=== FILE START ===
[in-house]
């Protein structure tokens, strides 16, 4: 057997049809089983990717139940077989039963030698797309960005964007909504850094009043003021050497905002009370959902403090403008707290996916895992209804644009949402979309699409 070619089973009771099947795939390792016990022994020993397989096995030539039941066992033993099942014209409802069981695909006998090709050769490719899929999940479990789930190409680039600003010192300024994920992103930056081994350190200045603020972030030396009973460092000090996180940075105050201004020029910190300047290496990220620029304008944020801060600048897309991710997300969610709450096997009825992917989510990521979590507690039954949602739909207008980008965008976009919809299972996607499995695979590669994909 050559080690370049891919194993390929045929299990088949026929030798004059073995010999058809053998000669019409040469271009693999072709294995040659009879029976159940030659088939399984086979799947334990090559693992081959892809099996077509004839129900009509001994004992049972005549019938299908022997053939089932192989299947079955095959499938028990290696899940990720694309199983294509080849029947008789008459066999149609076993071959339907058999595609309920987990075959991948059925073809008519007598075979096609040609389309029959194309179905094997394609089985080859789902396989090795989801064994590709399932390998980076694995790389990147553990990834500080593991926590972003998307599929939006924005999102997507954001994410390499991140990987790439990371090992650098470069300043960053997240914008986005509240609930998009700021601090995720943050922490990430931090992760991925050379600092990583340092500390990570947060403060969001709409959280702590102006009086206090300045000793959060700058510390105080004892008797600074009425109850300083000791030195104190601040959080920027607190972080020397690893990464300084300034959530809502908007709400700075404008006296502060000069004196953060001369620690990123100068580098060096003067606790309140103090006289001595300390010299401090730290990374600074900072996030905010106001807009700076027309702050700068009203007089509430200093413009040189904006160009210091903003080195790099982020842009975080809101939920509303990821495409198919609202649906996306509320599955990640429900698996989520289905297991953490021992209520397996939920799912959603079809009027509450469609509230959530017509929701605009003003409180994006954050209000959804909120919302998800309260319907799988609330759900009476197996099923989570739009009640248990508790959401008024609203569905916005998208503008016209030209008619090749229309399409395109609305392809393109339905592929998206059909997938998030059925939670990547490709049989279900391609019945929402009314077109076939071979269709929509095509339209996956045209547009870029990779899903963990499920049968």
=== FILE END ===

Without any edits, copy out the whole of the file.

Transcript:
[in-house]
């Protein structure tokens, strides 16, 4: 057997049809089983990717139940077989039963030698797309960005964007909504850094009043003021050497905002009370959902403090403008707290996916895992209804644009949402979309699409 070619089973009771099947795939390792016990022994020993397989096995030539039941066992033993099942014209409802069981695909006998090709050769490719899929999940479990789930190409680039600003010192300024994920992103930056081994350190200045603020972030030396009973460092000090996180940075105050201004020029910190300047290496990220620029304008944020801060600048897309991710997300969610709450096997009825992917989510990521979590507690039954949602739909207008980008965008976009919809299972996607499995695979590669994909 050559080690370049891919194993390929045929299990088949026929030798004059073995010999058809053998000669019409040469271009693999072709294995040659009879029976159940030659088939399984086979799947334990090559693992081959892809099996077509004839129900009509001994004992049972005549019938299908022997053939089932192989299947079955095959499938028990290696899940990720694309199983294509080849029947008789008459066999149609076993071959339907058999595609309920987990075959991948059925073809008519007598075979096609040609389309029959194309179905094997394609089985080859789902396989090795989801064994590709399932390998980076694995790389990147553990990834500080593991926590972003998307599929939006924005999102997507954001994410390499991140990987790439990371090992650098470069300043960053997240914008986005509240609930998009700021601090995720943050922490990430931090992760991925050379600092990583340092500390990570947060403060969001709409959280702590102006009086206090300045000793959060700058510390105080004892008797600074009425109850300083000791030195104190601040959080920027607190972080020397690893990464300084300034959530809502908007709400700075404008006296502060000069004196953060001369620690990123100068580098060096003067606790309140103090006289001595300390010299401090730290990374600074900072996030905010106001807009700076027309702050700068009203007089509430200093413009040189904006160009210091903003080195790099982020842009975080809101939920509303990821495409198919609202649906996306509320599955990640429900698996989520289905297991953490021992209520397996939920799912959603079809009027509450469609509230959530017509929701605009003003409180994006954050209000959804909120919302998800309260319907799988609330759900009476197996099923989570739009009640248990508790959401008024609203569905916005998208503008016209030209008619090749229309399409395109609305392809393109339905592929998206059909997938998030059925939670990547490709049989279900391609019945929402009314077109076939071979269709929509095509339209996956045209547009870029990779899903963990499920049968």